Another very useful emergency item is 550 Paracord. This stuff is great. As the name implies, the cord has a 550 pound capacity. It consists of 7 inner strands and an outer sheath. Cordage in an emergency situation is invaluable. It can be used for anything from shelter construction, fishing line, to securing loads and a host of other uses. For its size and weight it can’t be beat. Carry at least 50 to 100 feet of the stuff. Its cheap too! That sounds like a lot. But it goes fast when you put it to use.

Finally, purchase and carry a Colorado Search and Rescue (COSAR) Card. http://www.colorado.gov/cs/Satellite/DOLA-Main/CBON/1251592090523

Some folks call this rescue insurance. It is not insurance but it will reimburse portions of the rescue and transportation cost if you need to call out the cavalry to save your backside in the backcountry. Just check out the web site above for details and buy a card. Its only 12 bucks for 5 years.


First Aid

I did not coverer 1st aid kits in this posting. 1st aid is one of those things that compliments the emergency kit and stands alone. You can have a medical issue that is not an emergency and visa versa. The 1st aid kit is a post by itself. But I can say, as for the emergency kit, carry one and customize it specifically for your needs. But take one for sure and know what's in it. Make sure its contents are fresh and that you know how to use everything in it.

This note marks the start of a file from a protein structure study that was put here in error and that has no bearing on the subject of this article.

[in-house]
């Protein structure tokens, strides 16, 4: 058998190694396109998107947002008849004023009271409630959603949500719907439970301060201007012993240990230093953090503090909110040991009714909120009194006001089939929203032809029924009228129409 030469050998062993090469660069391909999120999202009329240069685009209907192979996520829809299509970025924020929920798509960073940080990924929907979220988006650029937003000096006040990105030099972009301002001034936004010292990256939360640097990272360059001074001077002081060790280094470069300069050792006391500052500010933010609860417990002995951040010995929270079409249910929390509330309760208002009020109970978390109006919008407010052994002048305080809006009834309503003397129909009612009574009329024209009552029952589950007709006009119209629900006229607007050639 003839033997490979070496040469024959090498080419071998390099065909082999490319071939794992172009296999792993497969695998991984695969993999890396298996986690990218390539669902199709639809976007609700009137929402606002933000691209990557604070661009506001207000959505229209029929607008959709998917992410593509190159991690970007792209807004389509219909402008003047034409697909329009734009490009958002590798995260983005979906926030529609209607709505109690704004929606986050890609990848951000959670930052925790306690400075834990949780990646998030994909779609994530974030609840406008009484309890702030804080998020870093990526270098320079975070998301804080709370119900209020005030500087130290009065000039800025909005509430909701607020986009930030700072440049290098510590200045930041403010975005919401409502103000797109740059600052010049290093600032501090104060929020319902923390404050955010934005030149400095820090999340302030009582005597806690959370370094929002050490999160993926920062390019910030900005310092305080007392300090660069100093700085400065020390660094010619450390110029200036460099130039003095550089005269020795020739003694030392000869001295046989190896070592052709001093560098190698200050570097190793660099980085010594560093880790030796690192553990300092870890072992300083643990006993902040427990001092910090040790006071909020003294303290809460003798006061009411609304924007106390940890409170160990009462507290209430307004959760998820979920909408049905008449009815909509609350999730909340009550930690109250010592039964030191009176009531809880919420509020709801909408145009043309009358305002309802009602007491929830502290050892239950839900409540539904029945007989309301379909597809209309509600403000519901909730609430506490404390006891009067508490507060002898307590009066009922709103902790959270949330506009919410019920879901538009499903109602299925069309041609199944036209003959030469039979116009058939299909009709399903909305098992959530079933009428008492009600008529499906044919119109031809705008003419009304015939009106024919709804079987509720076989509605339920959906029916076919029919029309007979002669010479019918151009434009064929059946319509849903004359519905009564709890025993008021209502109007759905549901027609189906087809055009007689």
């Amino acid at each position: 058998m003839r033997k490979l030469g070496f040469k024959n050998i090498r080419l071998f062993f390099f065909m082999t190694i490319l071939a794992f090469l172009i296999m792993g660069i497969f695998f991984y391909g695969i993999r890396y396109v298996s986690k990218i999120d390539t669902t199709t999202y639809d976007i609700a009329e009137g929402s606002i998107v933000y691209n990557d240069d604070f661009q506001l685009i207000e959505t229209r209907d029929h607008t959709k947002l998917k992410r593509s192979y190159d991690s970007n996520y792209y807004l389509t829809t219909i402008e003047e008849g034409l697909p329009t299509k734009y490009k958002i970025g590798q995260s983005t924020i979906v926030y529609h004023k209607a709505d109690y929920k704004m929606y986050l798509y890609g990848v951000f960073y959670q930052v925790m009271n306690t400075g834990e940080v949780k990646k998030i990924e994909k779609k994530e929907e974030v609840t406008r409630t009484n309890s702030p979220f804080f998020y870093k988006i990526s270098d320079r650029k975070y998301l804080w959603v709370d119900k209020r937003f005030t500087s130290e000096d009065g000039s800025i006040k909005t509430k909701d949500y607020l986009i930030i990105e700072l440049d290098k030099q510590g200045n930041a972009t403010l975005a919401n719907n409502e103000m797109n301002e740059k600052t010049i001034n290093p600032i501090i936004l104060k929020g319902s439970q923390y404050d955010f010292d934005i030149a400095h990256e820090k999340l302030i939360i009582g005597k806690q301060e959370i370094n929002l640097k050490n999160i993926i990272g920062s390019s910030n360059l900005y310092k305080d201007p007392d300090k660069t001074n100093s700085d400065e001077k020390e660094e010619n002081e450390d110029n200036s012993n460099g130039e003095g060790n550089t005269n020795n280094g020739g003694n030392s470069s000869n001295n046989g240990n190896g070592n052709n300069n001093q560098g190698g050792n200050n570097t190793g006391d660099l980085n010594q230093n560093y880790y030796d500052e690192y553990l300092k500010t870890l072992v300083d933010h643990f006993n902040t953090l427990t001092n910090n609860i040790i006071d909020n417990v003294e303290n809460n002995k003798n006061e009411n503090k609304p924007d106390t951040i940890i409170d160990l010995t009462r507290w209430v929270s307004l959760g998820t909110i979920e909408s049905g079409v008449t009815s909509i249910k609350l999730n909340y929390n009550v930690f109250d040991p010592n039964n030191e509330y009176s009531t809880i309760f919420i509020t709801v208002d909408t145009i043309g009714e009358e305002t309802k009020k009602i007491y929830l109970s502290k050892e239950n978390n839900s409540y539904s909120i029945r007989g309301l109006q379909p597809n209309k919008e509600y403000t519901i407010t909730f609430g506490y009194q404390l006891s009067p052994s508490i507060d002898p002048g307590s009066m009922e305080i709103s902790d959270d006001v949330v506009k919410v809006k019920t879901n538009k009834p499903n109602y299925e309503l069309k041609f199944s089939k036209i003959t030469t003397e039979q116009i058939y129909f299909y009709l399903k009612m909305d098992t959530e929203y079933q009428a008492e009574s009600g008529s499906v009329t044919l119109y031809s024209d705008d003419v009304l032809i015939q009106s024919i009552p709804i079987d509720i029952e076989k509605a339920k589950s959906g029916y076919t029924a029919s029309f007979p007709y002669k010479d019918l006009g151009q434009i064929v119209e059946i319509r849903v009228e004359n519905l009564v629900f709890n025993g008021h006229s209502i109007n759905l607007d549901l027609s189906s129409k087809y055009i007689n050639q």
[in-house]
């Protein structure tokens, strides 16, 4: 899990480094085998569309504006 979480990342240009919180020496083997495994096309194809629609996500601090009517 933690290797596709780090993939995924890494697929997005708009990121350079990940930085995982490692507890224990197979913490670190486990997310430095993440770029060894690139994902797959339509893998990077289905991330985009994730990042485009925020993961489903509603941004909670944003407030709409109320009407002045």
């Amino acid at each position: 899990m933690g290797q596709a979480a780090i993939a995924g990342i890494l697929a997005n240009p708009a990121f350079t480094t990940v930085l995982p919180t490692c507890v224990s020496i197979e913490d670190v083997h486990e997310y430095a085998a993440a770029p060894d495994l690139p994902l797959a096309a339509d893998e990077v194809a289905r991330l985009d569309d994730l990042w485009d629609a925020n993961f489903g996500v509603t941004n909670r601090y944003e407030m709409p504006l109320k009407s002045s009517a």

To reiterate this is not an exhaustive article on emergency and survival. It is meant to touch on the subject and give you my perspective on what I carry and why. It comes down to your risk acceptance and how much you are willing to carry. I believe that it sucks to carry all the stuff I do. But it would suck WAY WORSE to need something in an emergency and not have it.

Give the issue of emergency and survival some thought. Then plan your tools accordingly. You also may want to read the book, “Colorado 14er Disasters: Victims of the Game”, http://www.amazon.com/Colorado-14er-Disasters-Victims-Game/dp/1555664318/ref=sr_1_1?ie=UTF8&qid=1321546146&sr=8-1

This book is an excellent narrative on Colorado 14er accidents. Its well researched, well written, and an interesting, if short, read. Colorado 14er Disasters will give you some perspective on what can go wrong and how rescues are organized and executed.

I would love to get feedback on this post. I do not claim that what I carry is the “right” answer for everyone, or even me for that matter. My point is that I have given this issue some thought and put together a emergency/survival kit that I believe works well for my activities.

Get out there and hike, climb, have fun, and stay safe.